Elizabeth M. Ward, MS, RD
Kathleen M. Zelman, MPH, RD, LD
Kids are snacking more than ever, a trend that’s not expected to change any time soon.
Children are eating about 168 more calories every day as snacks than they did in 1977, according to a 2010 Health Affairs study.
“That’s enough calories to qualify for a fourth meal,” says Karen Ansel, MS, RD, an American Dietetic Association spokeswoman based in Long Island, N.Y.
Additional calories from any food, including snacks, add up to an unhealthy weight for kids if those extra calories aren't burned off by physical activity.
To make matters worse, kids' snacks often consist of sugary drinks and treats such as cookies, candy, and snack chips, which nearly always lack the nutrients kids need -- including calcium, vitamin D, potassium, and fiber -- to learn, play, and grow.
Allowing kids to graze all day long may also hamper their hunger cues, causing them to overeat.
“Snacking is not so good when kids are allowed to snack at will in front of the TV or in the car,” says Maryann Jacobsen, MS, RD, creator of the web site Raise Healthy Eaters.
Despite the potential pitfalls, snacking is good for children -- within limits.
“Kids, especially younger ones, have erratic eating habits, and healthy snacks can fill in nutrition gaps,” Jacobsen says.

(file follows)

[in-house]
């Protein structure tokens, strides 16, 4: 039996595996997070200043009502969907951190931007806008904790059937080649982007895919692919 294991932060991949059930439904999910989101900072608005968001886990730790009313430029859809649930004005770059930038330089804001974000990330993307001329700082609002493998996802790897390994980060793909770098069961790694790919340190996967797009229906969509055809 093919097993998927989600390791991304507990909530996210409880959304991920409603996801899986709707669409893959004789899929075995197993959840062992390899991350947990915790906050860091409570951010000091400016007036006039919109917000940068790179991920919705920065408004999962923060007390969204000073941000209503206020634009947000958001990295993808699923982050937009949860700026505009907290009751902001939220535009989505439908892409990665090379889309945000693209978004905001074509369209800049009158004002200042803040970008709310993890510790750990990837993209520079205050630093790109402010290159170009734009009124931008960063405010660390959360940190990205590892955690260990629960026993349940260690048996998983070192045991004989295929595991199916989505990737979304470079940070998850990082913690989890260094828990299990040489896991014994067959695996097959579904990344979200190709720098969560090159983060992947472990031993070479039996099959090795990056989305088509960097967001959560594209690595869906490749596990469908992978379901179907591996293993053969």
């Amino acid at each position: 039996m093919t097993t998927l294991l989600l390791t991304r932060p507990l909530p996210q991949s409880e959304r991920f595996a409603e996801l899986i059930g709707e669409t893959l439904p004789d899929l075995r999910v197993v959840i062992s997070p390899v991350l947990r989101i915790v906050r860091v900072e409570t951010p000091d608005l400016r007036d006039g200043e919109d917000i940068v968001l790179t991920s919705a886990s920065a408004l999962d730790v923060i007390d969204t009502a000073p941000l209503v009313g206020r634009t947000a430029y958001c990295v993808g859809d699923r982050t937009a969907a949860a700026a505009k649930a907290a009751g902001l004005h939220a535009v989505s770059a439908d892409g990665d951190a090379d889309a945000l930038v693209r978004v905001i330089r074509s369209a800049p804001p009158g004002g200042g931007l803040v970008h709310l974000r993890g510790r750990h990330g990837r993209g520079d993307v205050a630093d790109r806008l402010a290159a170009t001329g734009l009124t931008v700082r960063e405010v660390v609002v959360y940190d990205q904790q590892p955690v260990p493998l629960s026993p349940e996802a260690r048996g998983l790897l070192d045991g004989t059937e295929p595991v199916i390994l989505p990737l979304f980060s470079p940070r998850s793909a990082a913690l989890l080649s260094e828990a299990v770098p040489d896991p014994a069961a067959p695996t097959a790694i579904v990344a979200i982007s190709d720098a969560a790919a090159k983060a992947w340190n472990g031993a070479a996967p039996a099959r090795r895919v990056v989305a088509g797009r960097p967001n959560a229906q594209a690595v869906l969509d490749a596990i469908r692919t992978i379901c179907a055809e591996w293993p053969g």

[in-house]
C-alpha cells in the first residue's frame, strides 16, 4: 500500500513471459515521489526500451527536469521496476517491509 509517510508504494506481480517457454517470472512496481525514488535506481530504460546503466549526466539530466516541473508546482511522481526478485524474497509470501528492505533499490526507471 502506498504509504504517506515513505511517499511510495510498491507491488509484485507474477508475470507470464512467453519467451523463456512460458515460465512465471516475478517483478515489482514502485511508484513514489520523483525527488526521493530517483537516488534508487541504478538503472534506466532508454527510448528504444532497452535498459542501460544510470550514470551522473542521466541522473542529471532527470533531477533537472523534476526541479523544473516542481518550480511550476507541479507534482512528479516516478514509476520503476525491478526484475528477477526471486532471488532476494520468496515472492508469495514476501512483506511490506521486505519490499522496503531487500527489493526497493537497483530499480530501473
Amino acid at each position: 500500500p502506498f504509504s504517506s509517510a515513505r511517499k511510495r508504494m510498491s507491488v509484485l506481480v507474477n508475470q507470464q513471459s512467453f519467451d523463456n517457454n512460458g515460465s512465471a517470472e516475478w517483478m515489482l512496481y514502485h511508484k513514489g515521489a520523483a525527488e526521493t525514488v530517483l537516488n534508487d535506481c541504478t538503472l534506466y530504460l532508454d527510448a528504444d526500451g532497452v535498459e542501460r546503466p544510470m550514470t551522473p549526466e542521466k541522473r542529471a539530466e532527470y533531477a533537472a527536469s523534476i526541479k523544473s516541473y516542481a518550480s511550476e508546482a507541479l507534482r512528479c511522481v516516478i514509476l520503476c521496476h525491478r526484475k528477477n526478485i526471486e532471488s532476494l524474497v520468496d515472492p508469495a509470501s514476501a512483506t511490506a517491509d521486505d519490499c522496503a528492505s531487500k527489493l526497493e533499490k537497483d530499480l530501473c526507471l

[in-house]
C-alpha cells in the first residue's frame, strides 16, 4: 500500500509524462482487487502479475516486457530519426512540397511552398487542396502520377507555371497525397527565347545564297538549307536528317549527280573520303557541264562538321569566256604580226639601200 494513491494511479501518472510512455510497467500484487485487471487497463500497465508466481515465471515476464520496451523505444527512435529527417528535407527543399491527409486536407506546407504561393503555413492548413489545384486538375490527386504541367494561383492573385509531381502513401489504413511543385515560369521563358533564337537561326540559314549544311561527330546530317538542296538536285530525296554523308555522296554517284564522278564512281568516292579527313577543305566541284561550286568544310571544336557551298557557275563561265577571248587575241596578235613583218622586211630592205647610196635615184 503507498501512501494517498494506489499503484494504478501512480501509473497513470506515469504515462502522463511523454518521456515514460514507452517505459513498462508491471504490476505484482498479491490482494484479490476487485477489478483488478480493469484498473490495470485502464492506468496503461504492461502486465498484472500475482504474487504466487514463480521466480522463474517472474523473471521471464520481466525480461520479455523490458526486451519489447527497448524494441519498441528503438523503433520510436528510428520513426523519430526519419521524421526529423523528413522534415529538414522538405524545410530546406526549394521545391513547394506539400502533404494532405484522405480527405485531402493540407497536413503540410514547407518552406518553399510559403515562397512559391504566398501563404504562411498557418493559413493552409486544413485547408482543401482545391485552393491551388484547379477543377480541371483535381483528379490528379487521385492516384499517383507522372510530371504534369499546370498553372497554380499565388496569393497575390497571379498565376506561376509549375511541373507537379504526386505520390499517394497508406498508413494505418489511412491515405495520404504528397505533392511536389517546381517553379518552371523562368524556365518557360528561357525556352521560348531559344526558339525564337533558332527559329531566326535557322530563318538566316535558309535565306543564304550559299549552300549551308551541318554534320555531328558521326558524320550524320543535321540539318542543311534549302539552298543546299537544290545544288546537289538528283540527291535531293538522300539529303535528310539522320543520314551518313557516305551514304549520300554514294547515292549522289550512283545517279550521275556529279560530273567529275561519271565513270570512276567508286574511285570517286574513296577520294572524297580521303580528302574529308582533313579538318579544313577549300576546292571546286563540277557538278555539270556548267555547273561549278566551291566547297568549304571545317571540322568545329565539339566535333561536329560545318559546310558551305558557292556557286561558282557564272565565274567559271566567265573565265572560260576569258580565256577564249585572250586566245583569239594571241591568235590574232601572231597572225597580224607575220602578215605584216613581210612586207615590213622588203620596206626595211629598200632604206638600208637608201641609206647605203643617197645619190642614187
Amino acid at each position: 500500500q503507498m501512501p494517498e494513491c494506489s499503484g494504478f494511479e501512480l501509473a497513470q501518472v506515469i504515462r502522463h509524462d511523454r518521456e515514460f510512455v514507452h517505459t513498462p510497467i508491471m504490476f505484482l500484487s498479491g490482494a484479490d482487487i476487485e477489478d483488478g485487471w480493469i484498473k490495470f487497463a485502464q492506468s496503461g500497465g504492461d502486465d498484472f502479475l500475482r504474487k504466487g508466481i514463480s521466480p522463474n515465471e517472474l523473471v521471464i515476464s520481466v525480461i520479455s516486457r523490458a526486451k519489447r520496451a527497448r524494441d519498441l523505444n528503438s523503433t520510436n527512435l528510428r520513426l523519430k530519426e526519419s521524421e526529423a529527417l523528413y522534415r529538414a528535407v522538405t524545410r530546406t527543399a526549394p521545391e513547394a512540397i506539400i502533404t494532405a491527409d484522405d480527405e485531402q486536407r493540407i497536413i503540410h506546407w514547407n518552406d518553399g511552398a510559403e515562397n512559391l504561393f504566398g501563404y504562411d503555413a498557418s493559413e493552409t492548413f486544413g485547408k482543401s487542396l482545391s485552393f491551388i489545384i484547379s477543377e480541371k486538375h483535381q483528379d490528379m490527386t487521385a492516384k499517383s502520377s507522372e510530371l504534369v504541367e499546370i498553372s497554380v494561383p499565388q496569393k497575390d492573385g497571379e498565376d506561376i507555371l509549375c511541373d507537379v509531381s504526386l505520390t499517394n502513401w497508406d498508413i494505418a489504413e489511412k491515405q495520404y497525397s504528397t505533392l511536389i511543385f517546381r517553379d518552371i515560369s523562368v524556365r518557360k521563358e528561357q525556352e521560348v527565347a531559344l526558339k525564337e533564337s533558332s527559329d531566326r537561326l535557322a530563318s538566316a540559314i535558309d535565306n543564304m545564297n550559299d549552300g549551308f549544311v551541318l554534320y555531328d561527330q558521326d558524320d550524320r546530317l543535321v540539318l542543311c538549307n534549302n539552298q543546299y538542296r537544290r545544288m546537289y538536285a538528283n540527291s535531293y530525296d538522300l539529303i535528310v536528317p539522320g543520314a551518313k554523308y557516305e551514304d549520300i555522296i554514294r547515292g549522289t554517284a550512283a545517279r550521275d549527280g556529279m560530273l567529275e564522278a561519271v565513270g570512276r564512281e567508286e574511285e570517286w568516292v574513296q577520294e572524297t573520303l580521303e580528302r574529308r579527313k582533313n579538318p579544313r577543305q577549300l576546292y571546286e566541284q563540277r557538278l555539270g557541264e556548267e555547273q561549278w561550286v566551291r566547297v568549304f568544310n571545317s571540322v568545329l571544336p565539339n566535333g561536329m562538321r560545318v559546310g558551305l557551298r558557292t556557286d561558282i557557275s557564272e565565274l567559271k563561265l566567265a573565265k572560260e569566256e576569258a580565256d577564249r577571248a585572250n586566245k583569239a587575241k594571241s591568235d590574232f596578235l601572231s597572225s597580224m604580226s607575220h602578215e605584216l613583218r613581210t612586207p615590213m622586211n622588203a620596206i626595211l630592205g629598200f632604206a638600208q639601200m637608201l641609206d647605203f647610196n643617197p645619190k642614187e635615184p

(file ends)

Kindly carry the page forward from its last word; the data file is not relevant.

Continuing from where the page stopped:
Snacking can help kids keep their energy up, make up for skimpy or skipped breakfasts, and provide fuel before after-school sports or other activities.
Think of snacks as mini meals, not meal wreckers.
That way, snacks serve as opportunities for good nutrition, and there’s no need for concern when your child isn’t as hungry for the next meal.
Most of the time, feed your child the same types of foods you would at breakfast, lunch, and dinner, including low-fat dairy and other lean protein sources, eggs, whole grains, fruits, and vegetables.
Winning snacks provide carbohydrate, protein, fiber, and some healthy fat. Generally speaking, foods rich in protein or fiber help kids stay fuller for longer, and they’re packed with the nutrients kids need to thrive.
There’s no consensus about how many calories a child’s snack should provide, but it makes sense to aim for about 100 calories for smaller children to upwards of 300 calories for active teenagers. Let your child’s hunger rule what he eats.
Making your own snacks to have at home or take with you is usually far more nutritious -- and economical -- than relying on packaged foods.
Here are some snack suggestions:
While you do your best to provide healthy snacks at home, your best efforts may be undermined by parents and other adults who offer your child less-than-nutritious foods.
“Give your kids lots of healthy foods at home and realize that over time, they will learn to favor more nutritious choices,” says Ansel, the mother of two.
Jacobsen, also the mother of two, offers this advice: “Teach kids to honor their hunger, and that they don’t always have to eat what’s offered to them.”
Lastly, take a look at your own snacks and serve as role model. As kids get older, they generally follow your lead, so choose healthier options when you snack, too.
SOURCES:Karen Ansel, MS, RD, spokeswoman, American Dietetic Association.Maryann Jacobsen, MS, RD, nutrition consultant and blogger.Piernas, C. Health Affairs, 2010; vol 29: pp 398-404.
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